Tuesday, March 17, 2015

Remembering Calgary’s Irish-born Councillors

Saint Patrick's Day, or the Feast of Saint Patrick, is a cultural and religious celebration held March 17 in honour of Saint Patrick, the patron saint of Ireland.

To celebrate, we’re taking a trip back in time to visit some famous City Council members. Their stories are fascinating: a man elected mayor eight times, the founder of Riley & McCormick, a woman elected into Council in 1936 for three consecutive terms, and an Alderman who landed himself in jail for his beliefs.

Read more about Calgary’s Irish-born Councillors below, information courtesy of The City's Corporate Record’s Archives.

Andrew Davison

Andrew Davison
City of Calgary Alderman, 1922 - 1926
City of Calgary Alderman, 1929
City of Calgary Mayor, 1930 - 1945

In 1921, Mr. Davison was elected to Calgary City Council as a Labour Alderman. After serving four terms as Alderman from 1922 to 1926 and in 1929, he was elected Mayor. He was re-elected Mayor another seven times, serving a total of sixteen years as the City's Chief Magistrate, a record unequalled before or since. During his term the ambitious and controversial Glenmore Dam water system was completed, as well as additions to the General Hospital. He is also credited with sound management of The City's finances during the Great Depression.

Eneas Edward McCormick

Eneas Edward McCormick
City of Calgary Alderman, 1925 - 1930

Does Mr. McCormick’s name sound familiar? It should. In 1902 he and W.J. Riley founded Riley & McCormick Limited. Over the 45 years that he was president of the company, he served on many boards. He rode in the first Stampede Parade in 1912 and was an associate director for the Stampede from 1913 – 1944. He also served as the ‘model’ for the Boer War Monument which still stands in Calgary’s Central Memorial Park. McCormick served three consecutive two-year term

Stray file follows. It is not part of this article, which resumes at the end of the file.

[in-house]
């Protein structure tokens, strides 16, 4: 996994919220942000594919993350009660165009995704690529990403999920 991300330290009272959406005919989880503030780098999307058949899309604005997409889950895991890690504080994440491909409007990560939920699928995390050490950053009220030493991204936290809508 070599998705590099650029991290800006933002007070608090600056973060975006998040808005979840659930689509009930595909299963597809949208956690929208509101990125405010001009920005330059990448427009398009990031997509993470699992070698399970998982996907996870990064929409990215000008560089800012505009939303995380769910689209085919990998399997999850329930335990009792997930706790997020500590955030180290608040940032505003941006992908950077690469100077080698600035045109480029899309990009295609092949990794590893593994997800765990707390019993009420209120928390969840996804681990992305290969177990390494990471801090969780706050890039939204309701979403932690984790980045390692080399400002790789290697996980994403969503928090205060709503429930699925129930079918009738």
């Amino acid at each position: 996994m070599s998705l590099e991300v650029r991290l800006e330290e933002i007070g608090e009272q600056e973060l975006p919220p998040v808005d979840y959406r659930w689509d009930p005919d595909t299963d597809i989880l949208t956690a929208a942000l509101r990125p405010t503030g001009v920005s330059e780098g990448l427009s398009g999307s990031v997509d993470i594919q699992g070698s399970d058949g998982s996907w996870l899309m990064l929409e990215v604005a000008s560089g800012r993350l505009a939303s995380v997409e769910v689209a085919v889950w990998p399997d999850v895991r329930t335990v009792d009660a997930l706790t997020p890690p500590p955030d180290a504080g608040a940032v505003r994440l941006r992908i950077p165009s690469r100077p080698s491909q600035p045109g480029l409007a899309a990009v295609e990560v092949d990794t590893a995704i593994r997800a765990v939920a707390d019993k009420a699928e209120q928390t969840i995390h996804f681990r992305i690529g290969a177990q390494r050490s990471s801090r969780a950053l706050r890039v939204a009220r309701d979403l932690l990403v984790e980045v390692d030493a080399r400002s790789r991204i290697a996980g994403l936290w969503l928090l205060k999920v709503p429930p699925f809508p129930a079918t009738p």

s as an Alderman on City Council. For part of that time he was the Chairman of the Legislative Committee of Council.

Rosamond Elizabeth Owens Wilkinson

Rosamond Elizabeth Owens Wilkinson
City of Calgary Alderman, 1936 - 1943
City of Calgary Alderman, 1944 - 1951
City of Calgary Alderman, 1952 - 1955

After studying nursing in England, Rosamond Wilkinson immigrated to the United States to be with her brother. She met and married her husband and moved to Saskatchewan. In 1927, they moved to Calgary. In 1935, Mrs. Wilkinson elected to City Council. She was re-elected for continuous two-year terms through to 1955. Upon her retirement from Council, a civic banquet and public reception were held in her honour, which was highly unusual for civic politicians. She also served as a social credit MLA from 1944 to 1963.

Patrick Denis Lenihan
Patrick Denis Lenihan
City of Calgary Alderman, 1939 - 1940

Patrick Lenihan came to Canada in 1922 and worked at various jobs across the country before arriving in Calgary in 1931. In 1932 he spent a year in jail for union activities. A self-avowed Communist, he was elected to Council in 1938 for a two-year term. Alderman Lenihan was the only acknowledged Communist to ever hold office. In his capacity as Alderman, he welcomed King George VI and Queen Mary upon their arrival in Calgary during their Royal Tour in 1939. Controversial and politically outspoken, Mr. Lenihan was charged with sedition (the crime of saying, writing, or doing something that encourages people to disobey their government) during the 1930s, but was later acquitted. On June 11, 1940, he was arrested by the RCMP for his opposition to the war, and interned at a camp in Kananaskis until his release in 1942. After his release, Lenihan was worked with The City in Parks & Recreation Department. He became the President of the Civic Employees Union (CEU). He founded the NUPE (National Union of Public Employees) which was the predecessor of CUPE (Canadian Union of Public Employees).

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